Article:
Two Enlightenment philosophes: Montesquieu and Rousseau
Montesquieu and Rousseau were two of the philosophes during the Enlightenment that had a profound impact on Europe and the world. Although they came from different backgrounds, one a nobleman, the other a commoner, both were dissatisfied with the French kings' rule. Typical of the philosophers seeking to apply science to social reform, they treated governments as conditional, and applied the "state of nature" versus "society" criterion to decide the type of government to be established. Both also tried to find the scientific rules that govern the operation of governments.
Because he decided that universal rules governing society manifested in the form of specific rules suited to specific countries, Montesquieu was sometimes called the father of modern anthropology. His ideas about the English government directly influenced the U.S. constitution. Rousseau's ideas would have a profound impact on the French Revolution, and his idea of sovereignty of the people not only influenced the U.S. government but also had a profound impact on the 20th century world, from Socialism to Nazism.
1. Montesquieu (1689-1755)’s views on government
Montesquieu was one of the first of the Enlightenment philosophers to prescribe both universal and specific laws to individual societies and their governments. Misinterpreting the English government as made up of three separate parts (in reality in the English government, the legislative and judiciary were combined in the power of parliament), Montesquieu discussed both his most favorite form of government (separation of power, especially in a constitutional monarchy), and the different types of government that suited the specific situations of a country, i.e., its size, population, climate, soil, etc.
2. What are Montesquieu's three types of government?
Small size, small population; moderate but not superb nor very extreme climate; not very fertile soil, country generally poor.
Bigger than republic, but moderate size; bigger population than republic; climate favorable; fertile soil; richer than a republic.
Huge size; sparse population.
3. Why did Montesquieu classify governments the way he did?
- Bigger countries have a larger and more diverse population, and require stronger leaders than a democracy; especially If this bigger country is wealthy, then all the members of government would want a part of it; since none of them owned the government, all of them will think only of how they could get something for themselves instead of taking the whole country into consideration. If the country is ruled by a king, his self-interest will be the same as the interest of the country.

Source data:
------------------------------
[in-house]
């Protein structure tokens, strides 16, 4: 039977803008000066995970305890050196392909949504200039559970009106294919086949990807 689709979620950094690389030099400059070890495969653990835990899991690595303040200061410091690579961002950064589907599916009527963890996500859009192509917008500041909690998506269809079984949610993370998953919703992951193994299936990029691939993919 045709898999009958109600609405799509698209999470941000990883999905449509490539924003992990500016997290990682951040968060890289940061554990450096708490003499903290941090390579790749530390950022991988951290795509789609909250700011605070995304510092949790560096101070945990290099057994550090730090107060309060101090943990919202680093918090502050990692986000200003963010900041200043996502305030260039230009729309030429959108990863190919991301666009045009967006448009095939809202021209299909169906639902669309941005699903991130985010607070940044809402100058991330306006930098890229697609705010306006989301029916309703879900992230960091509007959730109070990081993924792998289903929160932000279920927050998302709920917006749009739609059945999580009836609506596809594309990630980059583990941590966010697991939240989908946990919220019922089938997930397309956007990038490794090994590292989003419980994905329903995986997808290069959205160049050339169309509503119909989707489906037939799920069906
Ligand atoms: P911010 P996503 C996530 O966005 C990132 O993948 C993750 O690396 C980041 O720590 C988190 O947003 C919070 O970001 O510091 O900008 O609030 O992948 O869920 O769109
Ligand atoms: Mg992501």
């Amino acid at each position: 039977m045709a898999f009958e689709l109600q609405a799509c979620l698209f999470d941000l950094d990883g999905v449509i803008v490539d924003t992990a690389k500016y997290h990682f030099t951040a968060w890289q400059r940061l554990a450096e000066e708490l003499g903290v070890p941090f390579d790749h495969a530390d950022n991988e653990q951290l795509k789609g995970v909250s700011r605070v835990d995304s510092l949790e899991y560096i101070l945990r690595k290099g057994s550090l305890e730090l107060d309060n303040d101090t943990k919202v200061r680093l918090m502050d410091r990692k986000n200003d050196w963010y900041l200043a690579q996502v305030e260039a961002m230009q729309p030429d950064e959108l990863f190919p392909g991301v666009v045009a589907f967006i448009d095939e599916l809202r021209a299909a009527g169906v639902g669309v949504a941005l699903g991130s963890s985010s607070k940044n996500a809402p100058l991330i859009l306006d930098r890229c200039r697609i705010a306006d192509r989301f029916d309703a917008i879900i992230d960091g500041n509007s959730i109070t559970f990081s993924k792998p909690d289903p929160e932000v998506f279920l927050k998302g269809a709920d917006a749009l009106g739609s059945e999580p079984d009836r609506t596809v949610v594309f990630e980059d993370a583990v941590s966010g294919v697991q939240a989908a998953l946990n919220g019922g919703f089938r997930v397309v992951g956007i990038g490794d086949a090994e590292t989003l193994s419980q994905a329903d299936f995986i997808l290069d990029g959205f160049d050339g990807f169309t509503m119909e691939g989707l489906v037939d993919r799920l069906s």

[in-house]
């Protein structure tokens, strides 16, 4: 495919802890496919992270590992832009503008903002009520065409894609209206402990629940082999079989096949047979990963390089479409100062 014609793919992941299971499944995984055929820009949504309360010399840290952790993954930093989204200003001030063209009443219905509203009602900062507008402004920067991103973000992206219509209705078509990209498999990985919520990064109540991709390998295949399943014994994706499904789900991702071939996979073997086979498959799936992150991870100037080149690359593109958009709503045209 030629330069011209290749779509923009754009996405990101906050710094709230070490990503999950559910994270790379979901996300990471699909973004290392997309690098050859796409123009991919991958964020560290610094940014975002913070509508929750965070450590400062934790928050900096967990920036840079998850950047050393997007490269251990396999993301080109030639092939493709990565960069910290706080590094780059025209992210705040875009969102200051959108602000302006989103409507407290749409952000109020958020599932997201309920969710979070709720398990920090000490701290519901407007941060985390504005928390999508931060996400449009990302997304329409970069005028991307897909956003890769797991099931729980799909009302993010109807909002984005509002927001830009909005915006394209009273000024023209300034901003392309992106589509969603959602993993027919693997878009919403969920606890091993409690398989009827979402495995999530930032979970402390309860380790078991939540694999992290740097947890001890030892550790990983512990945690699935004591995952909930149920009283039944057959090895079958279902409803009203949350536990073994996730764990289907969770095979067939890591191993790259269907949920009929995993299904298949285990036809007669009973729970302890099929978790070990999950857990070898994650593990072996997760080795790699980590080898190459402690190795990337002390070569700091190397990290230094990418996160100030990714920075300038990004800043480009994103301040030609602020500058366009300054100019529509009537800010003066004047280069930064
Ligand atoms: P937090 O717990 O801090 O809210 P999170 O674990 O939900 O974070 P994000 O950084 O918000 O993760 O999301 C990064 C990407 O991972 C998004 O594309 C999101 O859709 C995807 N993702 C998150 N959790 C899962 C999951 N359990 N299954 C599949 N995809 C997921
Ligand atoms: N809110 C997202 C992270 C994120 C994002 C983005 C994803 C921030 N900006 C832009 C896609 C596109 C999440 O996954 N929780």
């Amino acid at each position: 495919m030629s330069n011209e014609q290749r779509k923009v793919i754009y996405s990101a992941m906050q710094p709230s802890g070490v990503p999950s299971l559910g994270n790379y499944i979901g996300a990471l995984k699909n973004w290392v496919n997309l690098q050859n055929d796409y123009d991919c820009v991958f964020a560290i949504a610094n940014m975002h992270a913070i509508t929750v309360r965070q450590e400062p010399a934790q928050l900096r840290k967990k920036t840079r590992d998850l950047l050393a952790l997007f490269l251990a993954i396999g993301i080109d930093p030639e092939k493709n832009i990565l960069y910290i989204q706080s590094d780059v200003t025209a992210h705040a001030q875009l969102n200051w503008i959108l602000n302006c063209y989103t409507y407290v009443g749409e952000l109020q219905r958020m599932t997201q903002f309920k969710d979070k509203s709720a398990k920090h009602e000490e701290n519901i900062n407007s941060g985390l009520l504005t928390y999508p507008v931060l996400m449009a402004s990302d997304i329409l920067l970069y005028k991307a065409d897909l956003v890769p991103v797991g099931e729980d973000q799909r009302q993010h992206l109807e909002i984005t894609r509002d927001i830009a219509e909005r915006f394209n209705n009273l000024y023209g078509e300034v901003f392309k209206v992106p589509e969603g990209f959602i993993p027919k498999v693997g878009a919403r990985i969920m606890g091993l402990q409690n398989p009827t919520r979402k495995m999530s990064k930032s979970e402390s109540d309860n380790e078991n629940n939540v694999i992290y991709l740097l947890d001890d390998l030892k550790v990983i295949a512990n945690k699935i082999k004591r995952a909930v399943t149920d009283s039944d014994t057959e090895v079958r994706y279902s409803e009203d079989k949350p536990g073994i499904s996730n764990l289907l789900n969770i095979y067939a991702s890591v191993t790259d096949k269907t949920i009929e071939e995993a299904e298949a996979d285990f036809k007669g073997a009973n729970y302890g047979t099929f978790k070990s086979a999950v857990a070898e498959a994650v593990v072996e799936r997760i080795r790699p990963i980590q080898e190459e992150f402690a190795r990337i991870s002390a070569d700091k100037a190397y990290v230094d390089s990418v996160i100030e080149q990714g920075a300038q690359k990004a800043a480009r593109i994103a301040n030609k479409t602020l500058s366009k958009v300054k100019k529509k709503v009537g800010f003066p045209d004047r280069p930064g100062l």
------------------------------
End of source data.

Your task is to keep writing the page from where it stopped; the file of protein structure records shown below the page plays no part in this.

- Small population makes it easier to manage the government, based on representation of the people; no wealth meant no temptation to seek self-interest on the part of those in government.
- In a gigantic country like ancient Persia where no police or army or king could reach every part of the population and where laws could not possibly be effectively implemented, the most effective form of rule was intimidation.
- Theoretically no type of government was superior to others. It all depended on whether it fitted the particular circumstances of the state.
4. What "universal rules" did Montesquieu apply to his discussion of government?
Human beings are selfish, (influence of Christianity, of Montesquieu, etc.) that is why the checks and balances system that he admired in the English system.
5. Jean Jacques Rousseau (1712-78) and the search for a government that combines liberty and equality.
One of the most radical and controversial figures of the Enlightenment philosophers, Rousseau was a prolific writer, composer, and theorist on education. His the Social Contract had a tremendous influence on the later French Revolution (1789-95). His upbringing in Protestant small town Geneva where direct political participation was the norm colored his views on politics and government.
In a way, Rousseau’s idea of government combined both his ideal based on his life experience in Geneva and a zeal to apply science to government.
His ideal: direct participatory politics like in his home town Geneva. His assumption of society was also very much based on his Geneva experience. He believed that there were fundamental common interests in society, and every individual should submit themselves to this common interest, which is called the “general will” of the people. For those who do not voluntarily submit to this general will, they will be forced to do so.
His scientific zeal came from his presumption of what government should obtain for people: freedom, that Rousseau claimed existed in the state of nature. To him, the only way to maintain freedom in society was equality. A good government, to him, was as neat as arithmetic: to achieve freedom and equality in society, each individual must surrender their individual rights and pool all their rights with the rest of society, generating a "general will" of the people from this common pool of all individual rights, after chopping off the too obvious deviations from the mean. Obeying the general will, for each, was obeying himself. In that sense, each individual was free, and equal with others.
6. The power of Rousseau's state based on
the "general will" or sovereignty of the people
Only when people work for the common interest can they achieve real freedom from autocracy. For those who do not want to submit to the general will or common interest of the people, they will be “forced to be free.” The government that represents the general will cannot be questioned, because the general will cannot be wrong. This conclusion would have a tremendous impact in the French Revolution (1789-1795).